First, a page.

Modern Iran as a unitary state does not recognize ethnic minorities and prohibits setting up organisations based on ethnic considerations; any Kurdish movement has to build its activity on an illegal basis. The IRI’s Kurdish movement is fractured and does not constitute a single political whole; the structures that it consists of and their leaders are competing and feuding with each other for ideological reasons. However, most of them agree that the only possible way for them to change the situation is to overthrow the Islamic regime with the help of weapons, since their chances for creating the Kurdish autonomy peacefully are very slim. According to information of the Kurds themselves, in recent years, about 10,000 of their fellow tribesmen have been subjected to repressions, hundreds of leaders of Kurdish organizations and activists were executed, others were imprisoned or forced to flee abroad.
In the Kurdish opposition, the leading role is played by the Democratic Party of Iranian Kurdistan (PDKI) headed by Mustafa Hijri since 2006. At the present stage, the PDKI proclaims that the main objectives of its struggle include the establishment of a democratic, independent and federal Iran, the realization of the right of the peoples of Iran to self-determination, the socio-economic transformation of Kurdish areas, equality of men and women in society and in the family, the separation of religion and the state. The PDKI rejects all forms of armed struggle and considers constructive the consolidation of all the interested political forces abroad which can have a meaningful say on the Kurdish issue. The party’s leadership believes that the West is merely trying to use the national contradictions in Iran in its own interests in order to speed up the change of regime in Tehran, whilst the discriminatory sanctions imposed by the West have the most negative impact on the Kurdish population.
In Iran, there are also other, smaller, Kurdish parties of a nationalistic nature. Presently, the only Kurdish group continuing its armed struggle against the Iranian regime is the Party of Free Life of Kurdistan (PJAK), which is regarded as a branch of the Turkish PKK. In 2009, the USA included the PJAK in its list of terrorist organizations.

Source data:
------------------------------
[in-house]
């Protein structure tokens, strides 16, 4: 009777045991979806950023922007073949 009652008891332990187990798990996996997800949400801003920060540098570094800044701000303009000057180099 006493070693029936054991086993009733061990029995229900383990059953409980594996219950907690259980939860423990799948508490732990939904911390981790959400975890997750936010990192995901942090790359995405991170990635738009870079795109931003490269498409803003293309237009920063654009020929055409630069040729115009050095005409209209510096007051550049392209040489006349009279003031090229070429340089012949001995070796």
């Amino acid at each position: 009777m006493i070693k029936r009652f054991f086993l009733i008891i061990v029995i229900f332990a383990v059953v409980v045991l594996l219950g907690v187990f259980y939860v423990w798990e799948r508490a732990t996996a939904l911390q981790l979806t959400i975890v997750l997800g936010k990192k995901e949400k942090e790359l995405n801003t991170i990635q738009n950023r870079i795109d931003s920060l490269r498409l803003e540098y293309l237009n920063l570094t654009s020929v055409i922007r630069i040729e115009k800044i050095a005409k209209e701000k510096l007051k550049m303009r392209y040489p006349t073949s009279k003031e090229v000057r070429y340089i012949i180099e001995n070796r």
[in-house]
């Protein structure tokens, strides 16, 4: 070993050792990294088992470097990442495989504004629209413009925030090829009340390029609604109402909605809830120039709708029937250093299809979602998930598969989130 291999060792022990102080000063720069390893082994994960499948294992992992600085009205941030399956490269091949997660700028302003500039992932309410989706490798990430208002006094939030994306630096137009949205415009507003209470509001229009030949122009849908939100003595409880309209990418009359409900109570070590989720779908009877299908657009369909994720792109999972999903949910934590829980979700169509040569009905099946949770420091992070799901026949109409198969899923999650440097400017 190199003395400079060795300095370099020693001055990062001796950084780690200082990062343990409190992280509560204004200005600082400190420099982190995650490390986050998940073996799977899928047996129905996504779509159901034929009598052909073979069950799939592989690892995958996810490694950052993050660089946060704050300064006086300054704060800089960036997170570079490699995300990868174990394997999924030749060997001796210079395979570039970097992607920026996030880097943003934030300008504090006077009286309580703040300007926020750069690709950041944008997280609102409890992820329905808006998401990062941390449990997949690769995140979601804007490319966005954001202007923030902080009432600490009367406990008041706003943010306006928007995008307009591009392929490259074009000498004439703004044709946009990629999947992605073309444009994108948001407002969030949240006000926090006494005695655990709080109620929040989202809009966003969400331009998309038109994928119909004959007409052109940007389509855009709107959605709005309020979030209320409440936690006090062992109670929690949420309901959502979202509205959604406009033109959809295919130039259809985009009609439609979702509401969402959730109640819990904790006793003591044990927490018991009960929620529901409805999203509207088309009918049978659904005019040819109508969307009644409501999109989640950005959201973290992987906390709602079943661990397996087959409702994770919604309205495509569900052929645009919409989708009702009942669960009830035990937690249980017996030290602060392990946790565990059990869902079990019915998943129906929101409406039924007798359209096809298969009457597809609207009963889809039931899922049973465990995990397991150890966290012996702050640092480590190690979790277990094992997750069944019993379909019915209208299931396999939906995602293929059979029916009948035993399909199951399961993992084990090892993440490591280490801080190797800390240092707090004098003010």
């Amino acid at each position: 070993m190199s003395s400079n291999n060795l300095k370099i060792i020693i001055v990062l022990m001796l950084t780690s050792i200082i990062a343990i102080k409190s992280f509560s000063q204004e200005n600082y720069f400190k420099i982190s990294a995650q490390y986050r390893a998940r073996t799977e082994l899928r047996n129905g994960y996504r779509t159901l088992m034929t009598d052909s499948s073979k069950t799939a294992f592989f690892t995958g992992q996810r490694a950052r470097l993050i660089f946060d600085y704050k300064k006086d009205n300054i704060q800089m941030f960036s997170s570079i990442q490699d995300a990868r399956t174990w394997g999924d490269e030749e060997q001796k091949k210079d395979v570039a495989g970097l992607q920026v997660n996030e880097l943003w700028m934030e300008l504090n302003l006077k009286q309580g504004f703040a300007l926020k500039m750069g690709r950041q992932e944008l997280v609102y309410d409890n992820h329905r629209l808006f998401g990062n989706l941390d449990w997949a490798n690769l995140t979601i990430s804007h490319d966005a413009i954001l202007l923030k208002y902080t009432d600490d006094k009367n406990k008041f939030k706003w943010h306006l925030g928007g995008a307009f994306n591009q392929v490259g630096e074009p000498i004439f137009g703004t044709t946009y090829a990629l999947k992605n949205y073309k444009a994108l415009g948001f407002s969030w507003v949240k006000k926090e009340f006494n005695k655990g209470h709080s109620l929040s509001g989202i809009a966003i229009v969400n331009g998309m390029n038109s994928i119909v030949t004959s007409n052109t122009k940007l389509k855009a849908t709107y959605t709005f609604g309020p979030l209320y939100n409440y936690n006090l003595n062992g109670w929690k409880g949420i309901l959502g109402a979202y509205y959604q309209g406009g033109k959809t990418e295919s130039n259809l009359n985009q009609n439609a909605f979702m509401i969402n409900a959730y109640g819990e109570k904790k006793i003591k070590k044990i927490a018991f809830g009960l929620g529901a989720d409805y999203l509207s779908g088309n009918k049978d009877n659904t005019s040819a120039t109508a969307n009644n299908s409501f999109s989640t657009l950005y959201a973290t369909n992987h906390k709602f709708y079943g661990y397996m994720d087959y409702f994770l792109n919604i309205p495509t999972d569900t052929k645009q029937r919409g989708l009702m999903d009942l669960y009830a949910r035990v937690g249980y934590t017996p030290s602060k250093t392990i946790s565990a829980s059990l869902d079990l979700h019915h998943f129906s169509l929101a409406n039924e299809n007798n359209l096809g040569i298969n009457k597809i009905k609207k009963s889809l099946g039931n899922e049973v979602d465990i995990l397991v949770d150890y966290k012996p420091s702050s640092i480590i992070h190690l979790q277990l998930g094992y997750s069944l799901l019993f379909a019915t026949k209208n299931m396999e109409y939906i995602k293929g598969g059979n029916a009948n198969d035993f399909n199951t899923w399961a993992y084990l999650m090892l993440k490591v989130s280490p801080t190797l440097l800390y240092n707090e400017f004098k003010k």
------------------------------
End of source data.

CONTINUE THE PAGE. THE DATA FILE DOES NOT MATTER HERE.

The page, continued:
Due to the fact that the other ethnic minorities of Iran, such as the Baluchis, Gilakis, Arabs and partially the Azerbaijani, share the Kurds’ ambitions regarding autonomy, the agenda now also raises the issue of creating a single national front with a view to continuing the political struggle for establishing a pluralistic authority system in Iran. In Iran, with the accession to the presidency of H. Rouhani, who is trying to pursue an accommodating policy and weave between different political currents within the ruling clergy and political elites, the likelihood of the implementation of consistent, evolutionary reforms in the field of national policy is increasing. The Kurdish leaders are at least hoping for the termination of the persecution of their political parties and the launch of a dialogue with Tehran. In the same context, they are considering the initiated processes for establishing a dialogue between the IRI and the USA. In their view, Washington should not limit its demands only to Iran’s nuclear programme, and it should also insist on a review of the whole set of issues related to ensuring human rights in the country, in general, and the rights of national minorities, in particular.